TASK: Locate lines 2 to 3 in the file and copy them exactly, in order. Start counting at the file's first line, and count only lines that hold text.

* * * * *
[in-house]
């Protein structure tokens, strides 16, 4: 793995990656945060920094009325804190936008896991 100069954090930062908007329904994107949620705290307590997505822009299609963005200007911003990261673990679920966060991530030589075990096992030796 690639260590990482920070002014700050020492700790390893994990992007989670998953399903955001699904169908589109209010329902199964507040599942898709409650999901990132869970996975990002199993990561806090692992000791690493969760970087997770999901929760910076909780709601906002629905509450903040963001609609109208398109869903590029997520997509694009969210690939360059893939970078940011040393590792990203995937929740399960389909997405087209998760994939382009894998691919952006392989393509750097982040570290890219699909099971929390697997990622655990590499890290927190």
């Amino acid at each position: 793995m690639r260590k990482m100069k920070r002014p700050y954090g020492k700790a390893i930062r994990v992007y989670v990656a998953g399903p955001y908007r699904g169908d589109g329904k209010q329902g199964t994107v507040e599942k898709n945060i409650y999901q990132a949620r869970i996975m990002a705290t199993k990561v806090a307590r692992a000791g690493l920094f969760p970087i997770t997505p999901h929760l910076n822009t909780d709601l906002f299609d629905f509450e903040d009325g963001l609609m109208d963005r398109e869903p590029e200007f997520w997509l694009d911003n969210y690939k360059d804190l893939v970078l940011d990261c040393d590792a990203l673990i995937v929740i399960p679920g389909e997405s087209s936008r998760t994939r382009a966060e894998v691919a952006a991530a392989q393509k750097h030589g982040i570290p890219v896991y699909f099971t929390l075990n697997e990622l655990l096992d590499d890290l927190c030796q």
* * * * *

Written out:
């Protein structure tokens, strides 16, 4: 793995990656945060920094009325804190936008896991 100069954090930062908007329904994107949620705290307590997505822009299609963005200007911003990261673990679920966060991530030589075990096992030796 690639260590990482920070002014700050020492700790390893994990992007989670998953399903955001699904169908589109209010329902199964507040599942898709409650999901990132869970996975990002199993990561806090692992000791690493969760970087997770999901929760910076909780709601906002629905509450903040963001609609109208398109869903590029997520997509694009969210690939360059893939970078940011040393590792990203995937929740399960389909997405087209998760994939382009894998691919952006392989393509750097982040570290890219699909099971929390697997990622655990590499890290927190």
């Amino acid at each position: 793995m690639r260590k990482m100069k920070r002014p700050y954090g020492k700790a390893i930062r994990v992007y989670v990656a998953g399903p955001y908007r699904g169908d589109g329904k209010q329902g199964t994107v507040e599942k898709n945060i409650y999901q990132a949620r869970i996975m990002a705290t199993k990561v806090a307590r692992a000791g690493l920094f969760p970087i997770t997505p999901h929760l910076n822009t909780d709601l906002f299609d629905f509450e903040d009325g963001l609609m109208d963005r398109e869903p590029e200007f997520w997509l694009d911003n969210y690939k360059d804190l893939v970078l940011d990261c040393d590792a990203l673990i995937v929740i399960p679920g389909e997405s087209s936008r998760t994939r382009a966060e894998v691919a952006a991530a392989q393509k750097h030589g982040i570290p890219v896991y699909f099971t929390l075990n697997e990622l655990l096992d590499d890290l927190c030796q």